Doctor Shares How Apologizing for a Medical Error Changed Her Life for the Better

“She’s crashing!” Dr. Kate McLean recalled the Anesthesiologist exclaiming during the start of a surgery event many years ago. She went on to share that “the next two minutes were complete chaos. I started chest compressions as our attending supervisor confirmed that the Veres hadn’t caused any internal bleeding”. In her new Huffington Post article, Dr. McLean writes how the event changed her life forever, not just for the missed medical error, but the support the patient provided her after she apologized. We share a bit of her story here and then recap contemporary discord from this year’s Patient Safety Movement Foundation Annual Summit, on the need for medical professionals and hospitals for transparency when medical error occurs. She shares:

My patient was dwarfed by the hospital bed she sat in, but her eyes danced brightly under her gray curls. She had a strong handshake and perfect posture, and instantly reminded me of my grandmother. The sounds of the hospital awakening were all around us: nurses shuffling paperwork, EKG monitors beeping, laundry trollies clattering by.

My heart leaped into my throat, because while I had been anticipating this moment, I still wasn’t sure what to do. The previous evening I had reviewed her pre-operative CT scan and noted that her liver was visibly enlarged. The radiologist hadn’t caught it, and neither had anyone from our team. It was the biggest mistake I had ever made, but I hadn’t been taught how to talk to patients about complications in medical school, and I’d never actually seen a supervisor apologize to a patient before. Was that because of a fear of being sued? Or because there’s this expectation that doctors are perfect? Either way, bringing it up felt like breaking some kind of unwritten rule.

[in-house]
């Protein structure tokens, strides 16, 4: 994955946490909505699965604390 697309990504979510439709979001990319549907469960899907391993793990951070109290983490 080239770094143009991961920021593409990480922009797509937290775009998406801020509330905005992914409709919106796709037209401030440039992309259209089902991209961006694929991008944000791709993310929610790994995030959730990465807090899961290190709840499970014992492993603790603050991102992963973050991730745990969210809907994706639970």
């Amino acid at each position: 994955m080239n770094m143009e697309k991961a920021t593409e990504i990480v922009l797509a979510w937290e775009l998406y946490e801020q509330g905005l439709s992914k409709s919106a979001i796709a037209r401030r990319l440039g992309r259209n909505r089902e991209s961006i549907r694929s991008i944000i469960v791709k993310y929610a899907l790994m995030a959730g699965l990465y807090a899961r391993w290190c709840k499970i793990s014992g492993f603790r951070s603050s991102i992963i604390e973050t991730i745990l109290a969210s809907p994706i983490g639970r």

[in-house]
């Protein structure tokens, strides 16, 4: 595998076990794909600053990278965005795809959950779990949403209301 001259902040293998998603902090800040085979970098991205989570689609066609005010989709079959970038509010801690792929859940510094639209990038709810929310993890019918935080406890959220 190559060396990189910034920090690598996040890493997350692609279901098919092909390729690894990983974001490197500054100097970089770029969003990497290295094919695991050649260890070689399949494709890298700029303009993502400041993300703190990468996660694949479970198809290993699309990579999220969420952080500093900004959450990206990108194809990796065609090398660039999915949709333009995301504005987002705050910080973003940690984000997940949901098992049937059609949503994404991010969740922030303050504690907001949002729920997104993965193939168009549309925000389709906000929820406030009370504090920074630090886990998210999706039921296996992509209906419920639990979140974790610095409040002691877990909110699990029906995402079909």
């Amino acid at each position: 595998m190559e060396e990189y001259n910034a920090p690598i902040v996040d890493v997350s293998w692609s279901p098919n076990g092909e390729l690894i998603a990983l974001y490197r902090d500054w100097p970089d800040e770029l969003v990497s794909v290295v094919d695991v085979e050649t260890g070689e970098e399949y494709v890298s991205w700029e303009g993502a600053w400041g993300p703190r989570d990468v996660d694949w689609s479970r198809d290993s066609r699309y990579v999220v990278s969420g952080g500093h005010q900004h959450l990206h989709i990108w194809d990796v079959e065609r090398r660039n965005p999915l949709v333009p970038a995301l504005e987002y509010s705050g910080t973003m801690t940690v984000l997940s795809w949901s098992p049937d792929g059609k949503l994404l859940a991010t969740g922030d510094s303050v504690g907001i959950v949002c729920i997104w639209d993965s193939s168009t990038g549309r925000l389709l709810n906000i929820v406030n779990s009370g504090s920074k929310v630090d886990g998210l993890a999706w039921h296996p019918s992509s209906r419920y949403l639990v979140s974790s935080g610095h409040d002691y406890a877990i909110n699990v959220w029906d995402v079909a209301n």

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“I’m so sorry I didn’t notice your liver was in the way before we started the procedure,” I said, going with my gut, my eyes starting to burn with tears. For a brief moment, it felt like the ground had opened up beneath me and I was free-falling. There was no taking it back now. She looked at me searchingly, taking my hand in hers. “Sweetie, the older I get, the more I’ve realized that nothing is certain,” she said. “I knew something might go wrong when I agreed to the surgery. What matters is that you all solved the problem. It matters that you care this much.” I pressed my lips together, willing my eyes to dry.

Kate McLean is a board-certified obstetrician-gynecologist at the University of Washington Medicine in Seattle. She’s working on a memoir about practicing medicine in the U.S. and abroad in Tanzania. You can read her full story on Huffington Post entitled “My Patient Almost Died From A Mistake I Made. I Apologized And It Changed My Life“.

Patient Safety Movement Foundation Supports Open Transparency